A fundamental property of every pair of radar units is their compatibility with respect to frequency measurements. More precisesly, one has the following definition:
Two radar units are said to be Fourier compatible if and only if a continuous wave train emitted by one radar unit produces a return signal which has a sharp Fourier spectrum at the second radar unit. If the return signal is not spectrally sharp (within prespecified bounds), then the two units are said to be Fourier incompatible.
A pair of Fourier compatible radar units, say A and B, is characterized by two frequency shift factors. The transmission process A B is characterized by
The numbers and are, of course, the familiar Doppler frequency shift factors if A and B are freely floating units, and the pseudo-gravitational frequency shift factors if A and B are uniformly and collinearly accelerated units. For the former one has , while for the latter one has .
These frequency shifts (``Fourier compatibility factors'') are strictly kinematical aspects of A and B. They involve neither the inertia nor the dynamics of material particles. Nevertheless, they do distinguish between free-float and acceleration. Indeed this distinction is encoded into the the relation between the frequency shifts associated with the reflection process A B A for monochromatic radiation. There one has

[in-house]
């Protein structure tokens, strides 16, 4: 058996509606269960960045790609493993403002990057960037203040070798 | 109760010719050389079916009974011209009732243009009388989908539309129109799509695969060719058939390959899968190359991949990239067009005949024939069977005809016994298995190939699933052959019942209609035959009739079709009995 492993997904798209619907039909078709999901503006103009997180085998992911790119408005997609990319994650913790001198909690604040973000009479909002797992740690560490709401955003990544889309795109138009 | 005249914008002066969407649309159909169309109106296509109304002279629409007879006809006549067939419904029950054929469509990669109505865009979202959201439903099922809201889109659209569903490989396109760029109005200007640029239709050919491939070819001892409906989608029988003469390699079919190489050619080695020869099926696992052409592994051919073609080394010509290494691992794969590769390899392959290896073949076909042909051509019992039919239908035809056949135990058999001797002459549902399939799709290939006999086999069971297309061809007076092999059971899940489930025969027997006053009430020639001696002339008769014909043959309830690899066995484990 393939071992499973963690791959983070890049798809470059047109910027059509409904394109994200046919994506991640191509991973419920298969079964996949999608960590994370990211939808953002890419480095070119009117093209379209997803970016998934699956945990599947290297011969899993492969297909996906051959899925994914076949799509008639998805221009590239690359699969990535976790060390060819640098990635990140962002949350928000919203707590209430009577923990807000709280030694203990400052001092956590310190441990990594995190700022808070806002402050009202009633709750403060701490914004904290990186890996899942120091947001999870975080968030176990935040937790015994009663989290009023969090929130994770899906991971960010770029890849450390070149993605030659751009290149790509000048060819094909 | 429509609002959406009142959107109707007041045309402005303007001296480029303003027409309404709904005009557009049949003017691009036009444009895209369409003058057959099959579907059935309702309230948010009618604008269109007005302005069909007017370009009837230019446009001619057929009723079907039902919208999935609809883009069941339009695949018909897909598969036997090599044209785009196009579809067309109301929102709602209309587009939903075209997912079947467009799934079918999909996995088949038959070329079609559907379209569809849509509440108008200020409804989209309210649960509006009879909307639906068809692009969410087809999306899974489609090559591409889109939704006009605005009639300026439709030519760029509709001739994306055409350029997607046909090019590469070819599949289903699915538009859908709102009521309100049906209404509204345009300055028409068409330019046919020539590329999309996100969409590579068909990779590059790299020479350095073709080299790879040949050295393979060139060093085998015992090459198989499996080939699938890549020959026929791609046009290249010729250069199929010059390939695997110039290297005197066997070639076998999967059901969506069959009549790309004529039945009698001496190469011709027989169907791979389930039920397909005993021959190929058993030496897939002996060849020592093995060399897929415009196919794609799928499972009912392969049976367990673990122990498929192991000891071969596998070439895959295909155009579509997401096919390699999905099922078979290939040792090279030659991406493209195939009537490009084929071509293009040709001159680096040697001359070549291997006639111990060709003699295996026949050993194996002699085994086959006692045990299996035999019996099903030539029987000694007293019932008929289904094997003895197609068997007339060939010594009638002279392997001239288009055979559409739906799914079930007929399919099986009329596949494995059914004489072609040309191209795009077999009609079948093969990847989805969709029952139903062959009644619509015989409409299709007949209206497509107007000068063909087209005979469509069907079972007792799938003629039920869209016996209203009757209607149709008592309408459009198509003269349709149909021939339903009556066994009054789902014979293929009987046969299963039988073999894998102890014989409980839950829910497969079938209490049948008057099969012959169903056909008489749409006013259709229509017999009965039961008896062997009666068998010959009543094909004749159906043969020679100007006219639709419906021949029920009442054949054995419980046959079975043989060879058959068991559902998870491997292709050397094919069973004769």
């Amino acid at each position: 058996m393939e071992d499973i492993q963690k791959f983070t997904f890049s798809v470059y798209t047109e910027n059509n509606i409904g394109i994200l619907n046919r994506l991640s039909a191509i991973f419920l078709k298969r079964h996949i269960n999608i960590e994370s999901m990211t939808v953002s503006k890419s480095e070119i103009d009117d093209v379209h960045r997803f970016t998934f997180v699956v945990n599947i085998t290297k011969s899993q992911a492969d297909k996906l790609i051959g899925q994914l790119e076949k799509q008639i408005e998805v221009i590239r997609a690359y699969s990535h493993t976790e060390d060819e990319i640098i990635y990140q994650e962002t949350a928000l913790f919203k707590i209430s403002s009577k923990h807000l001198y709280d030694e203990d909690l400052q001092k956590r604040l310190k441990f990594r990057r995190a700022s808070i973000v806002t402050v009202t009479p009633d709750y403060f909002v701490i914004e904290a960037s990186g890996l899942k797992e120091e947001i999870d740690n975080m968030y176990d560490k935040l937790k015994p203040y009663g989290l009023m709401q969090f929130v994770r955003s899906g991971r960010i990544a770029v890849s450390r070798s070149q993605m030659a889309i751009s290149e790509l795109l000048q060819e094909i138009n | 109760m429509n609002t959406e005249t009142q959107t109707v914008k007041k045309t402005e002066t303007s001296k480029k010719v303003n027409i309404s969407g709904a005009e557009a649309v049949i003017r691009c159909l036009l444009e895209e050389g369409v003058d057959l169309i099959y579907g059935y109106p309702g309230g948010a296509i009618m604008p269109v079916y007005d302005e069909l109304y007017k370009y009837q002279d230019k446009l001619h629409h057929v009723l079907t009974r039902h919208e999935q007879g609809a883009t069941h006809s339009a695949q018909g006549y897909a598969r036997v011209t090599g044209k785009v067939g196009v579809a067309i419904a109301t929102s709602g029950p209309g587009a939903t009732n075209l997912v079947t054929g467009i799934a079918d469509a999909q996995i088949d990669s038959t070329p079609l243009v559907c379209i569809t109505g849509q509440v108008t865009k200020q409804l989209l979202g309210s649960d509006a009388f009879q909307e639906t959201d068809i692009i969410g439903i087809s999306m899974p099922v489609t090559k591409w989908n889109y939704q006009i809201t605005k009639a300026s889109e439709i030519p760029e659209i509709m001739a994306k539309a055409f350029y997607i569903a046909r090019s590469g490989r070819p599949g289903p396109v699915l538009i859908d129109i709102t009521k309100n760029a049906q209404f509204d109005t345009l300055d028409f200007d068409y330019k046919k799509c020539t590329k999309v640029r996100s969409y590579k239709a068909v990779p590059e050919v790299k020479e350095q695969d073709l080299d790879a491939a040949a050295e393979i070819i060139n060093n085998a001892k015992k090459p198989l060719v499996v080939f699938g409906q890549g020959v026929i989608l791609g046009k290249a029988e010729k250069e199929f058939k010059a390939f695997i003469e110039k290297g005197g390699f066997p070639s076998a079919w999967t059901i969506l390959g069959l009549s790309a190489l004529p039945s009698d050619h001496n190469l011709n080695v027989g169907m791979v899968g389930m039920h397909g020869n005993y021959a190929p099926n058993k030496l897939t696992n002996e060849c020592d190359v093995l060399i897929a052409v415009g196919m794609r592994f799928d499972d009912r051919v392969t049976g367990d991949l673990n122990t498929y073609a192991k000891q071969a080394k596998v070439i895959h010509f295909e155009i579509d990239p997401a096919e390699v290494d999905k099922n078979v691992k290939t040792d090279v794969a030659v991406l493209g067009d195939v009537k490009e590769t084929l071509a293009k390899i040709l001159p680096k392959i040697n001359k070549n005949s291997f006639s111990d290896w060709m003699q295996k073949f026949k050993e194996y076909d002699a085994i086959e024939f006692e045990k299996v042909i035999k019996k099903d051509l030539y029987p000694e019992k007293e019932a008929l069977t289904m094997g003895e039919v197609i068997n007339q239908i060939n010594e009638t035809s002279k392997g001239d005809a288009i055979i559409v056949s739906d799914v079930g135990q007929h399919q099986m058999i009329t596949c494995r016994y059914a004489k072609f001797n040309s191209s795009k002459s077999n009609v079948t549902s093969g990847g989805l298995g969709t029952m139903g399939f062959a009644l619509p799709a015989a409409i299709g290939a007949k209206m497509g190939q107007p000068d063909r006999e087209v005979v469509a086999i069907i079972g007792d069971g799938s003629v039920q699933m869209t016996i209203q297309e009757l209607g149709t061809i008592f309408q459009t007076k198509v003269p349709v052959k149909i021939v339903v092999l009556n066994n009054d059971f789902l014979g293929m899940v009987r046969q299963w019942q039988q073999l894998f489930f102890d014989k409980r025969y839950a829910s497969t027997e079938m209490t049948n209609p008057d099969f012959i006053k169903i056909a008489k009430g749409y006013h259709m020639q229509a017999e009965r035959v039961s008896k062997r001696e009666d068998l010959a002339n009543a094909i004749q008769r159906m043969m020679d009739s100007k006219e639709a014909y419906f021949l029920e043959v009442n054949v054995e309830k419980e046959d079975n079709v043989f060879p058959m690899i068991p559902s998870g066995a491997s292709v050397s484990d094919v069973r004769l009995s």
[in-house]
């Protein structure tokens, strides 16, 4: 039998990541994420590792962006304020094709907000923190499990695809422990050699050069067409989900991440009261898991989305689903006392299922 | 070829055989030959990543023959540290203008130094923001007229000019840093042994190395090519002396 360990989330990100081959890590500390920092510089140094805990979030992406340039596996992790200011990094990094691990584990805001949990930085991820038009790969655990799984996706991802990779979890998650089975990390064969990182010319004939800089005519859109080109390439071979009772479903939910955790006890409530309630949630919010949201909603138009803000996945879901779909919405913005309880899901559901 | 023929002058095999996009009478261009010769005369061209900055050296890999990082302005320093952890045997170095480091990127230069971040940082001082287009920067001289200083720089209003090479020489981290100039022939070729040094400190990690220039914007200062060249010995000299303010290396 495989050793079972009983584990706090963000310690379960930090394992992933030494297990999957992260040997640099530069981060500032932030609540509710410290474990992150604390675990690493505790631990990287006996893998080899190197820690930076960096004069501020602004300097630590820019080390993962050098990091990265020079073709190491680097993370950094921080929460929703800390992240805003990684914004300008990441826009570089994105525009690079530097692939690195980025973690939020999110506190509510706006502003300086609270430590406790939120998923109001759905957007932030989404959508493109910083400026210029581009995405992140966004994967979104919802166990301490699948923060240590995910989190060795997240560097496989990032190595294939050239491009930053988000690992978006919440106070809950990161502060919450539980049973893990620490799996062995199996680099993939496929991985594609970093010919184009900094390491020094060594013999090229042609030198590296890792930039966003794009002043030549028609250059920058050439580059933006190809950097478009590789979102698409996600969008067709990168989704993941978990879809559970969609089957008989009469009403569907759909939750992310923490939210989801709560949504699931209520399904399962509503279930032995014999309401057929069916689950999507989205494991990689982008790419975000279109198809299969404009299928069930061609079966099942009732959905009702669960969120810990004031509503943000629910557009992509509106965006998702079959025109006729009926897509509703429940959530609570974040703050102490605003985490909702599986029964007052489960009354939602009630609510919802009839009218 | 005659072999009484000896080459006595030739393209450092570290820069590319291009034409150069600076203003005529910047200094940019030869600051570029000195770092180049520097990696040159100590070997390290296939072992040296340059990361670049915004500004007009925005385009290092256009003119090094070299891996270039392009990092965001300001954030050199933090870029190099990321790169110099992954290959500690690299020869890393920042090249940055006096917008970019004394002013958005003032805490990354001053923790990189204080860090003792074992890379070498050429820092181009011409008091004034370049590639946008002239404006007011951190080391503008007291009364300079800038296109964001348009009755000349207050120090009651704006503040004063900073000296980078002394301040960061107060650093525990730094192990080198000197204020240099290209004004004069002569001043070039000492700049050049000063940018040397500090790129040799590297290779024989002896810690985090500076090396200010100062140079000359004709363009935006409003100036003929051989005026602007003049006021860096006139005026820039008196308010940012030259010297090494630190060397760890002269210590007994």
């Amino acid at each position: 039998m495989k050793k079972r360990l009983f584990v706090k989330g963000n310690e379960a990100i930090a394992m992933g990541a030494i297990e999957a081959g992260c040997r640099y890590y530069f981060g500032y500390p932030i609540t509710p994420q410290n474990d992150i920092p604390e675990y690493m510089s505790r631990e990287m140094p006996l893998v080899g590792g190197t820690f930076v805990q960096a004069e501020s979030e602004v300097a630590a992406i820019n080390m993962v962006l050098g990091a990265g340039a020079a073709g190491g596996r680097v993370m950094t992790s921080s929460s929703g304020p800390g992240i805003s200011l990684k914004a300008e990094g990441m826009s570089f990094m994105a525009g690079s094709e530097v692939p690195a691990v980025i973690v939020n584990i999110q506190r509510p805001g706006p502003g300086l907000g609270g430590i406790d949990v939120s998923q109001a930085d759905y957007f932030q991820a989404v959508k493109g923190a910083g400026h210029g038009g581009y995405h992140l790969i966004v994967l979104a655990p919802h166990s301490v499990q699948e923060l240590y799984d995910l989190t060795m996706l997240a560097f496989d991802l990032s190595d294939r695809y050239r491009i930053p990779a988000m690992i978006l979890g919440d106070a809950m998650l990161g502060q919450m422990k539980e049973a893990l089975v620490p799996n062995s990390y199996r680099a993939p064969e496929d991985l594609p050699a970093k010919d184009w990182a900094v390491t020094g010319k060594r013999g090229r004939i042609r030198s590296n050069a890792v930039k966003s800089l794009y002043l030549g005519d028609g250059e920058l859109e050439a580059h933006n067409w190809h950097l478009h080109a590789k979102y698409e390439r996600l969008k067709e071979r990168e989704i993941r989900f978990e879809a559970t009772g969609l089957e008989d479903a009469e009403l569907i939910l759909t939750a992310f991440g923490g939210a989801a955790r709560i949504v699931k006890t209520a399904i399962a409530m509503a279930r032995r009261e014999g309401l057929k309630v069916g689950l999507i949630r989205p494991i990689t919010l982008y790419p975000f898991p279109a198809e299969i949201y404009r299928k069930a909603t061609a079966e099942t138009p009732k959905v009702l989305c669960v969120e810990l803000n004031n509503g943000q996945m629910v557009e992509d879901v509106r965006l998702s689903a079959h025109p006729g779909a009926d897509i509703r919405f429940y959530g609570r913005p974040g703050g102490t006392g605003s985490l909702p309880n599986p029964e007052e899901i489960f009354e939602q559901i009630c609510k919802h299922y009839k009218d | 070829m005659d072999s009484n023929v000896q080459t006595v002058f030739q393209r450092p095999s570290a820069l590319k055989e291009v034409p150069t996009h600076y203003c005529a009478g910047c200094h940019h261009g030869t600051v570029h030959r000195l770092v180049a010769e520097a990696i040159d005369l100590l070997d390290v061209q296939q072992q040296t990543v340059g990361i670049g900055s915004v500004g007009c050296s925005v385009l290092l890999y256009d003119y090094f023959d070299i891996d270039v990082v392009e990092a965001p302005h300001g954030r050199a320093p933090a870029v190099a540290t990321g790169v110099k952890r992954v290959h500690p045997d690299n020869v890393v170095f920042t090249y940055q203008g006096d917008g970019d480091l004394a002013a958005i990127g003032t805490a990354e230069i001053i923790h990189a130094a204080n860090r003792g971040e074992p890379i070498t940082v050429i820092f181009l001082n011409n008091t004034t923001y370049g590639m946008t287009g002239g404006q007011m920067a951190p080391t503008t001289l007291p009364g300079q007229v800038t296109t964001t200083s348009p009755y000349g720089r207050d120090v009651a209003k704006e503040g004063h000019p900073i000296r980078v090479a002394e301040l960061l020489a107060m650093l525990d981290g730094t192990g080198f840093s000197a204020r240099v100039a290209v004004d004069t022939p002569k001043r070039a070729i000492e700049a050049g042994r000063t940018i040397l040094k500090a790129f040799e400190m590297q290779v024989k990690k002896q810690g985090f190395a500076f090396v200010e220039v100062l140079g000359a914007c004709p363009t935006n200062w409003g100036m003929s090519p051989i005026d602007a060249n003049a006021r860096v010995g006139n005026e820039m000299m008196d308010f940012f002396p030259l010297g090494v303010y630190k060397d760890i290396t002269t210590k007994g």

For example, it is clear that all freely floating (``inertial'') units are Fourier compatible. So are the units which are linearly and uniformly accelerated and have the same future and past event horizons. However, an accelerated unit and one in a state of free float are not Fourier compatible. Neither are two units if one of them undergoes non-uniform acceleration. Such units measure a Doppler chirp instead of a constant Doppler shift when they receive the wave train reflected by the other.